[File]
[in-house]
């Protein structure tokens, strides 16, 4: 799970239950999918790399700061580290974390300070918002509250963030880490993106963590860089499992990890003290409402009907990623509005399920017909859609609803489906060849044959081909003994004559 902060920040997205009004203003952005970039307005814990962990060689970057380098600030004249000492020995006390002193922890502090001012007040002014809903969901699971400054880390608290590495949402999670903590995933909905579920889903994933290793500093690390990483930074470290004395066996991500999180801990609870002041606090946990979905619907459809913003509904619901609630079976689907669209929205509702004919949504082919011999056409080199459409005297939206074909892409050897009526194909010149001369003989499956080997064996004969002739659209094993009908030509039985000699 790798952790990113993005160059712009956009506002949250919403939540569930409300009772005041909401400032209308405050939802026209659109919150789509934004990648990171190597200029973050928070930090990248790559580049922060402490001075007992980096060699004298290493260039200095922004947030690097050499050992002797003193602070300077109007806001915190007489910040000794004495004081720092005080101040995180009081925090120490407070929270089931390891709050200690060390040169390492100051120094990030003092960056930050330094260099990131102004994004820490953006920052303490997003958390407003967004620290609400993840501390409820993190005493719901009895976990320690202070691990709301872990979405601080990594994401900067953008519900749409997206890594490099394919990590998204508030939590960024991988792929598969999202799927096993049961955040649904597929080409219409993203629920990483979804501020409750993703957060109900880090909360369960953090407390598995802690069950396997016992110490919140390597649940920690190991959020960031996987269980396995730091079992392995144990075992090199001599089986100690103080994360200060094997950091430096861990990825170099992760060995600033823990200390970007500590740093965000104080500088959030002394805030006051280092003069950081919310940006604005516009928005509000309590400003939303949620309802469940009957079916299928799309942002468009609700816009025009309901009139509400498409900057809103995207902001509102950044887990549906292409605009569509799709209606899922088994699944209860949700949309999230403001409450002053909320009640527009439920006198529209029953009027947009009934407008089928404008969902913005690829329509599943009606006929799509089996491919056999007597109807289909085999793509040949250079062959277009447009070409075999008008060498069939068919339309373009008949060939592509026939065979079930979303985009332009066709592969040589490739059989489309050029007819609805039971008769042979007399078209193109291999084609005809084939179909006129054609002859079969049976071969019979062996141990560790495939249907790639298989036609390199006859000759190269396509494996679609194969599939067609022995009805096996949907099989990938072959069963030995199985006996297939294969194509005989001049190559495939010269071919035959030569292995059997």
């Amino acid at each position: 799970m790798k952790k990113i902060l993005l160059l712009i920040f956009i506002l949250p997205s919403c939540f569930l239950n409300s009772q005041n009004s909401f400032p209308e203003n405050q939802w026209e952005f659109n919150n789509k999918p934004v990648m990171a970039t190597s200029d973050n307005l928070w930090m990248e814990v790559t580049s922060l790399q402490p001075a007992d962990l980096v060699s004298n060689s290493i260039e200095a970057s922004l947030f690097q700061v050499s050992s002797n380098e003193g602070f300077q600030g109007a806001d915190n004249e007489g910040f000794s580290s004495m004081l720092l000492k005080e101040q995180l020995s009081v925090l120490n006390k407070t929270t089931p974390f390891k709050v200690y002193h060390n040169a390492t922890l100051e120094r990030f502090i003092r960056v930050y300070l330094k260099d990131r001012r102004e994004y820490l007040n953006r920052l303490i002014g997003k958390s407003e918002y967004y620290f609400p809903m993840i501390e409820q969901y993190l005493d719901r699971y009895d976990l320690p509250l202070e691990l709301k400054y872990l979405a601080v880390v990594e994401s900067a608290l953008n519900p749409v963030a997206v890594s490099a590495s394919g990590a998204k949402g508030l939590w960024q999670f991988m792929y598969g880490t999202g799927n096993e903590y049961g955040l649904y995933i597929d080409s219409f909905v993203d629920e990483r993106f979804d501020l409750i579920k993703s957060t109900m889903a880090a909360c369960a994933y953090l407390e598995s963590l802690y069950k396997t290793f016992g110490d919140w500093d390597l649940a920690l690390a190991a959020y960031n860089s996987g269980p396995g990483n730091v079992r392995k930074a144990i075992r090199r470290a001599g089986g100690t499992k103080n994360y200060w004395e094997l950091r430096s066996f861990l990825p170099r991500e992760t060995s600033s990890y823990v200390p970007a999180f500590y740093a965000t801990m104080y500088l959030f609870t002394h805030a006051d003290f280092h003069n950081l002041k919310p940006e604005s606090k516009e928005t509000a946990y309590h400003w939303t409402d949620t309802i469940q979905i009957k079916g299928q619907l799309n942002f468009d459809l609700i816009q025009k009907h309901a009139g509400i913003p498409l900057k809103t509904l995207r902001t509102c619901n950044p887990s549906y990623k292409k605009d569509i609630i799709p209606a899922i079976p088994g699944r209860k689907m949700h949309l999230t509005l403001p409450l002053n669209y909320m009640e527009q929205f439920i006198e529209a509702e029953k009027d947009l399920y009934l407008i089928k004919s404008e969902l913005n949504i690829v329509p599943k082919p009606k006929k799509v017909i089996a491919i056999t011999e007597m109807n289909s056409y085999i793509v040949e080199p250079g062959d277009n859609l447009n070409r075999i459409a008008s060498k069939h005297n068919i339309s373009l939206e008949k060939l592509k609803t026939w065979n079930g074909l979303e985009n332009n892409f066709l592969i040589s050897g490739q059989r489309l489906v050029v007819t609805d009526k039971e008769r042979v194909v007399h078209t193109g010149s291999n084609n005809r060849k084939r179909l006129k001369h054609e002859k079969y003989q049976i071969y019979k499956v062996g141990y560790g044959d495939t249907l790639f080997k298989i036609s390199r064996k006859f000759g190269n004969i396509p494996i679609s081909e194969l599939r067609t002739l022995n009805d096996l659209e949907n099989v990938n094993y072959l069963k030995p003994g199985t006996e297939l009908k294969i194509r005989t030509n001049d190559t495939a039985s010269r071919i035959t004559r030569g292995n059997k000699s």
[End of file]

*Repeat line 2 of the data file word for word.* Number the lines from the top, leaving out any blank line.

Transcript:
């Protein structure tokens, strides 16, 4: 799970239950999918790399700061580290974390300070918002509250963030880490993106963590860089499992990890003290409402009907990623509005399920017909859609609803489906060849044959081909003994004559 902060920040997205009004203003952005970039307005814990962990060689970057380098600030004249000492020995006390002193922890502090001012007040002014809903969901699971400054880390608290590495949402999670903590995933909905579920889903994933290793500093690390990483930074470290004395066996991500999180801990609870002041606090946990979905619907459809913003509904619901609630079976689907669209929205509702004919949504082919011999056409080199459409005297939206074909892409050897009526194909010149001369003989499956080997064996004969002739659209094993009908030509039985000699 790798952790990113993005160059712009956009506002949250919403939540569930409300009772005041909401400032209308405050939802026209659109919150789509934004990648990171190597200029973050928070930090990248790559580049922060402490001075007992980096060699004298290493260039200095922004947030690097050499050992002797003193602070300077109007806001915190007489910040000794004495004081720092005080101040995180009081925090120490407070929270089931390891709050200690060390040169390492100051120094990030003092960056930050330094260099990131102004994004820490953006920052303490997003958390407003967004620290609400993840501390409820993190005493719901009895976990320690202070691990709301872990979405601080990594994401900067953008519900749409997206890594490099394919990590998204508030939590960024991988792929598969999202799927096993049961955040649904597929080409219409993203629920990483979804501020409750993703957060109900880090909360369960953090407390598995802690069950396997016992110490919140390597649940920690190991959020960031996987269980396995730091079992392995144990075992090199001599089986100690103080994360200060094997950091430096861990990825170099992760060995600033823990200390970007500590740093965000104080500088959030002394805030006051280092003069950081919310940006604005516009928005509000309590400003939303949620309802469940009957079916299928799309942002468009609700816009025009309901009139509400498409900057809103995207902001509102950044887990549906292409605009569509799709209606899922088994699944209860949700949309999230403001409450002053909320009640527009439920006198529209029953009027947009009934407008089928404008969902913005690829329509599943009606006929799509089996491919056999007597109807289909085999793509040949250079062959277009447009070409075999008008060498069939068919339309373009008949060939592509026939065979079930979303985009332009066709592969040589490739059989489309050029007819609805039971008769042979007399078209193109291999084609005809084939179909006129054609002859079969049976071969019979062996141990560790495939249907790639298989036609390199006859000759190269396509494996679609194969599939067609022995009805096996949907099989990938072959069963030995199985006996297939294969194509005989001049190559495939010269071919035959030569292995059997």